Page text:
Why Some Countries are Rich: An Economic History of the World
Syllabus, Bachelor's level, 2EH370
- Education cycle
- First cycle
- Main field(s) of study and in-depth level
- Economic History G1N
- Grading system
- Fail (U), Pass (G), Pass with distinction (VG)
- Finalised by
- The Department Board, 14 May 2018
- Responsible department
- Department of Economic History
General entry requirements
On completion of the course the student is expected to be able to:
- describe the economic transformation of the world from prehistoric times to present times
- describe the organisation of the contemporary global economy
- describe nations' economic systems
- describe economic, social and political theories and factors that explain economic transformation over time
The course deals with economic transformation from a global perspective from prehistoric times to present times, but with an emphasis on the development from the European Middle Ages and onward, as well as the economic history of the Western world. The starting point is how the global economy of today is structured and how it works. The global economy is seen as a system, and its different parts from entire continents to local communities are discussed. Theories of which factors that influence economic transformation over time are presented. The economic history of the world is described with help of a number of factors as structuring tools. Concepts that have been used to characterise different periods and parts of the world become central to this description. The course also deals with important aspects of the economic system such as households, companies and politics.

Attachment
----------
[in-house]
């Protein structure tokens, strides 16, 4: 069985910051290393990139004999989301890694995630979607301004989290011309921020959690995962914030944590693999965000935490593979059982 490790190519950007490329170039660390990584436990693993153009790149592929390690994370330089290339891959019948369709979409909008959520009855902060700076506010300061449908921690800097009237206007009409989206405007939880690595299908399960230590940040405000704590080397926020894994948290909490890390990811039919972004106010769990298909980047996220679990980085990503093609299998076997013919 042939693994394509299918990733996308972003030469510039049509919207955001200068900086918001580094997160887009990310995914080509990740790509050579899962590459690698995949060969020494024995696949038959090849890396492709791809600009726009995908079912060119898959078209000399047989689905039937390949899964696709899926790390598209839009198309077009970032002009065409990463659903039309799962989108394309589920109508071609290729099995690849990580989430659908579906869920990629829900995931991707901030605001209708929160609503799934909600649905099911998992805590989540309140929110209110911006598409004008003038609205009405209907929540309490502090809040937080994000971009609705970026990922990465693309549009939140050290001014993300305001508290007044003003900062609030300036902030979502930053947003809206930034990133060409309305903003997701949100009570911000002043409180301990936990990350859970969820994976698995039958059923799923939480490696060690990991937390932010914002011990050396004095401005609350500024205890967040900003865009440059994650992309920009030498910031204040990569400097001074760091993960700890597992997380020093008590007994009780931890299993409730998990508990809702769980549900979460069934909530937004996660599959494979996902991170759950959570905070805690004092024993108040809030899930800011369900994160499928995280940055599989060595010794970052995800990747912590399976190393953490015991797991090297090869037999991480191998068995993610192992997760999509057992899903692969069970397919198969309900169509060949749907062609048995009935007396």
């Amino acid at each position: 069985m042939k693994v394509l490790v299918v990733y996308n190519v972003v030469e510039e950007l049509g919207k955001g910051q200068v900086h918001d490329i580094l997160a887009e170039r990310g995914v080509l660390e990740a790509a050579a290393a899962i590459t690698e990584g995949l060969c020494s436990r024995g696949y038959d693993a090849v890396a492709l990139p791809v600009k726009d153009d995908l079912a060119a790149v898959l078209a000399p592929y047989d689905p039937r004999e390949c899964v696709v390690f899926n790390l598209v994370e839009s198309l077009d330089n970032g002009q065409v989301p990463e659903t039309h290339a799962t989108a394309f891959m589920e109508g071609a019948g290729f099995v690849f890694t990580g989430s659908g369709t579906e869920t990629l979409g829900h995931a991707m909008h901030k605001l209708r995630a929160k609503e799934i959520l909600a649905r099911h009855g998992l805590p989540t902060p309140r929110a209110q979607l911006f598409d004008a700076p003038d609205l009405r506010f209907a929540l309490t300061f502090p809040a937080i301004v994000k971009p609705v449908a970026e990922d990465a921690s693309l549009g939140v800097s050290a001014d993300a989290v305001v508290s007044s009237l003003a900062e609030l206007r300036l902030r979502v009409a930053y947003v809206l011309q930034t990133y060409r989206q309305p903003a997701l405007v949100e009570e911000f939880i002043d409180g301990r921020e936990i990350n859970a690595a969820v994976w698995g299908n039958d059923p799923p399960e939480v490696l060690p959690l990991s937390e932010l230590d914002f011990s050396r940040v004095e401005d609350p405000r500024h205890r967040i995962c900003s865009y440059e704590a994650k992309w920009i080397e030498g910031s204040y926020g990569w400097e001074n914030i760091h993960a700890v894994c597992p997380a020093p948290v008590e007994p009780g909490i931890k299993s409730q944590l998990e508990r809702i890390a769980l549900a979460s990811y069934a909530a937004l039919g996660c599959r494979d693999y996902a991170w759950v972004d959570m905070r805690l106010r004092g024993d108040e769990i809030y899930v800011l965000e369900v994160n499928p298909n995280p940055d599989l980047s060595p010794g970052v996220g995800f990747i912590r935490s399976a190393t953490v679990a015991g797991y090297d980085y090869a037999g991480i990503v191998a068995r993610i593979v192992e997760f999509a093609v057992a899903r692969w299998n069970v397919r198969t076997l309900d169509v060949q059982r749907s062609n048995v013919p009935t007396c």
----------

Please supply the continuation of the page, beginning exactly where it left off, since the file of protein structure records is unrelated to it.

Teaching consists of lectures and seminars in English.
Examination is both written examination and through active participation in seminars.
If there are special reasons for doing so, an examiner may make an exception from the method of assessment indicated and allow a student to be assessed by another method. An example of special reasons might be a certificate regarding special pedagogical support from the University's disability coordinator.